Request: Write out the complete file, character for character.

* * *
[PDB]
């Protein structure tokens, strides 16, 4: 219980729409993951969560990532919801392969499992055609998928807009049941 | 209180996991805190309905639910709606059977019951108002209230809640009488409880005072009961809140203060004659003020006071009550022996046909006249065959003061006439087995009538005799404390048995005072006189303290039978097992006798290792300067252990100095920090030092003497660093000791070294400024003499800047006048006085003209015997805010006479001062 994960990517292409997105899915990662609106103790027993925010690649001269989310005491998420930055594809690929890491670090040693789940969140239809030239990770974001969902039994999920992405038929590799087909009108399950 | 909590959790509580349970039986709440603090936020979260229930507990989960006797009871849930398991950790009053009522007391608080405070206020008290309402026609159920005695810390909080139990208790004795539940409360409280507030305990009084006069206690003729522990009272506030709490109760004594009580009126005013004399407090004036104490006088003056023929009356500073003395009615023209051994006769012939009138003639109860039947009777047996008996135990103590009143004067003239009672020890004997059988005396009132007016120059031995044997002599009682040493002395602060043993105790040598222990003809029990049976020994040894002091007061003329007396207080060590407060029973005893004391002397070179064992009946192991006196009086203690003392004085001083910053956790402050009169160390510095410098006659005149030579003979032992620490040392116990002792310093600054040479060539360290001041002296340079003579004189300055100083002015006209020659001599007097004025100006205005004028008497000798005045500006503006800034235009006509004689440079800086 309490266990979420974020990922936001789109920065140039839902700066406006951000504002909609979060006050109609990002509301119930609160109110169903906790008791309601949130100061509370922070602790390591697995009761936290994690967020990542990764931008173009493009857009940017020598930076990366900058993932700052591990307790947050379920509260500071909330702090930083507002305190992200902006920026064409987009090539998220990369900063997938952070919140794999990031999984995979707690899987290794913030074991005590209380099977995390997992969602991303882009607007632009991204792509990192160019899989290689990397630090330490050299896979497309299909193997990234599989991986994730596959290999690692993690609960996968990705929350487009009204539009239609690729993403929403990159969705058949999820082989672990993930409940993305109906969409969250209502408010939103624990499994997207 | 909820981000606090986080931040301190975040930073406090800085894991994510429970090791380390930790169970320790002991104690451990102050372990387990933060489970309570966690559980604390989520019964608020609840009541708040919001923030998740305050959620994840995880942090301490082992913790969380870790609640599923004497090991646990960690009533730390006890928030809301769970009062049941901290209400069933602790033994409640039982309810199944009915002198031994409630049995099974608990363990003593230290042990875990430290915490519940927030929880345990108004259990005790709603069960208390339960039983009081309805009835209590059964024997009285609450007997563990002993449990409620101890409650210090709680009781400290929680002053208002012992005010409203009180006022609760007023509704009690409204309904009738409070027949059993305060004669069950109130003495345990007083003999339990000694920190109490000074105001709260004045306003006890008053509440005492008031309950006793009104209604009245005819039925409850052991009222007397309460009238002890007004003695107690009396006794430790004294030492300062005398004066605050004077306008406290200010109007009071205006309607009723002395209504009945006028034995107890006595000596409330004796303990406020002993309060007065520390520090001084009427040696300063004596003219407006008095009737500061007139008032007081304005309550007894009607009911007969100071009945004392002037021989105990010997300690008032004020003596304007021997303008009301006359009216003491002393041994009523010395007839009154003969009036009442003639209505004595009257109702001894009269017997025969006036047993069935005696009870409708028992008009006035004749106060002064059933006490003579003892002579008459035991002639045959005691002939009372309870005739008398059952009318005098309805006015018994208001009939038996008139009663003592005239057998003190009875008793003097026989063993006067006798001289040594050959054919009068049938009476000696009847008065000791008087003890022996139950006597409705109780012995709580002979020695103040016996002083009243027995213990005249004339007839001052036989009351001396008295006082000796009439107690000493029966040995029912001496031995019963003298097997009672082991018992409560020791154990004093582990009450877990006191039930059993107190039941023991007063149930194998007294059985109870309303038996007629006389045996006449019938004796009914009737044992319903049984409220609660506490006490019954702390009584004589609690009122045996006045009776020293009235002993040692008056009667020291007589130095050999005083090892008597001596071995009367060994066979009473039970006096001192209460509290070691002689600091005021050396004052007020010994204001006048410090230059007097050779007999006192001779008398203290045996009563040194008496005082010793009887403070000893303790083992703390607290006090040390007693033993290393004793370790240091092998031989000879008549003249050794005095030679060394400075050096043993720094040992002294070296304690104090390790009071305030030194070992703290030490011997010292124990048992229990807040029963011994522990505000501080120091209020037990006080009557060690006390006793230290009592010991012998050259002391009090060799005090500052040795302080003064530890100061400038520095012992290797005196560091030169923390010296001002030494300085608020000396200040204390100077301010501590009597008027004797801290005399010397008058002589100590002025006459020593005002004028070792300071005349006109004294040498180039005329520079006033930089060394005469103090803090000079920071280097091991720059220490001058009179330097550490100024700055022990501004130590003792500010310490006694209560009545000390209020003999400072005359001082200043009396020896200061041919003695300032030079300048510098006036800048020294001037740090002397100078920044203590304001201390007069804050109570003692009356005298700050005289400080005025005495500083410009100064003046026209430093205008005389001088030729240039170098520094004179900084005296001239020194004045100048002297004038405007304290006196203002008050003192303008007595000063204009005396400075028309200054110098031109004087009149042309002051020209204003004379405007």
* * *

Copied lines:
[PDB]
């Protein structure tokens, strides 16, 4: 219980729409993951969560990532919801392969499992055609998928807009049941 | 209180996991805190309905639910709606059977019951108002209230809640009488409880005072009961809140203060004659003020006071009550022996046909006249065959003061006439087995009538005799404390048995005072006189303290039978097992006798290792300067252990100095920090030092003497660093000791070294400024003499800047006048006085003209015997805010006479001062 994960990517292409997105899915990662609106103790027993925010690649001269989310005491998420930055594809690929890491670090040693789940969140239809030239990770974001969902039994999920992405038929590799087909009108399950 | 909590959790509580349970039986709440603090936020979260229930507990989960006797009871849930398991950790009053009522007391608080405070206020008290309402026609159920005695810390909080139990208790004795539940409360409280507030305990009084006069206690003729522990009272506030709490109760004594009580009126005013004399407090004036104490006088003056023929009356500073003395009615023209051994006769012939009138003639109860039947009777047996008996135990103590009143004067003239009672020890004997059988005396009132007016120059031995044997002599009682040493002395602060043993105790040598222990003809029990049976020994040894002091007061003329007396207080060590407060029973005893004391002397070179064992009946192991006196009086203690003392004085001083910053956790402050009169160390510095410098006659005149030579003979032992620490040392116990002792310093600054040479060539360290001041002296340079003579004189300055100083002015006209020659001599007097004025100006205005004028008497000798005045500006503006800034235009006509004689440079800086 309490266990979420974020990922936001789109920065140039839902700066406006951000504002909609979060006050109609990002509301119930609160109110169903906790008791309601949130100061509370922070602790390591697995009761936290994690967020990542990764931008173009493009857009940017020598930076990366900058993932700052591990307790947050379920509260500071909330702090930083507002305190992200902006920026064409987009090539998220990369900063997938952070919140794999990031999984995979707690899987290794913030074991005590209380099977995390997992969602991303882009607007632009991204792509990192160019899989290689990397630090330490050299896979497309299909193997990234599989991986994730596959290999690692993690609960996968990705929350487009009204539009239609690729993403929403990159969705058949999820082989672990993930409940993305109906969409969250209502408010939103624990499994997207 | 909820981000606090986080931040301190975040930073406090800085894991994510429970090791380390930790169970320790002991104690451990102050372990387990933060489970309570966690559980604390989520019964608020609840009541708040919001923030998740305050959620994840995880942090301490082992913790969380870790609640599923004497090991646990960690009533730390006890928030809301769970009062049941901290209400069933602790033994409640039982309810199944009915002198031994409630049995099974608990363990003593230290042990875990430290915490519940927030929880345990108004259990005790709603069960208390339960039983009081309805009835209590059964024997009285609450007997563990002993449990409620101890409650210090709680009781400290929680002053208002012992005010409203009180006022609760007023509704009690409204309904009738409070027949059993305060004669069950109130003495345990007083003999339990000694920190109490000074105001709260004045306003006890008053509440005492008031309950006793009104209604009245005819039925409850052991009222007397309460009238002890007004003695107690009396006794430790004294030492300062005398004066605050004077306008406290200010109007009071205006309607009723002395209504009945006028034995107890006595000596409330004796303990406020002993309060007065520390520090001084009427040696300063004596003219407006008095009737500061007139008032007081304005309550007894009607009911007969100071009945004392002037021989105990010997300690008032004020003596304007021997303008009301006359009216003491002393041994009523010395007839009154003969009036009442003639209505004595009257109702001894009269017997025969006036047993069935005696009870409708028992008009006035004749106060002064059933006490003579003892002579008459035991002639045959005691002939009372309870005739008398059952009318005098309805006015018994208001009939038996008139009663003592005239057998003190009875008793003097026989063993006067006798001289040594050959054919009068049938009476000696009847008065000791008087003890022996139950006597409705109780012995709580002979020695103040016996002083009243027995213990005249004339007839001052036989009351001396008295006082000796009439107690000493029966040995029912001496031995019963003298097997009672082991018992409560020791154990004093582990009450877990006191039930059993107190039941023991007063149930194998007294059985109870309303038996007629006389045996006449019938004796009914009737044992319903049984409220609660506490006490019954702390009584004589609690009122045996006045009776020293009235002993040692008056009667020291007589130095050999005083090892008597001596071995009367060994066979009473039970006096001192209460509290070691002689600091005021050396004052007020010994204001006048410090230059007097050779007999006192001779008398203290045996009563040194008496005082010793009887403070000893303790083992703390607290006090040390007693033993290393004793370790240091092998031989000879008549003249050794005095030679060394400075050096043993720094040992002294070296304690104090390790009071305030030194070992703290030490011997010292124990048992229990807040029963011994522990505000501080120091209020037990006080009557060690006390006793230290009592010991012998050259002391009090060799005090500052040795302080003064530890100061400038520095012992290797005196560091030169923390010296001002030494300085608020000396200040204390100077301010501590009597008027004797801290005399010397008058002589100590002025006459020593005002004028070792300071005349006109004294040498180039005329520079006033930089060394005469103090803090000079920071280097091991720059220490001058009179330097550490100024700055022990501004130590003792500010310490006694209560009545000390209020003999400072005359001082200043009396020896200061041919003695300032030079300048510098006036800048020294001037740090002397100078920044203590304001201390007069804050109570003692009356005298700050005289400080005025005495500083410009100064003046026209430093205008005389001088030729240039170098520094004179900084005296001239020194004045100048002297004038405007304290006196203002008050003192303008007595000063204009005396400075028309200054110098031109004087009149042309002051020209204003004379405007």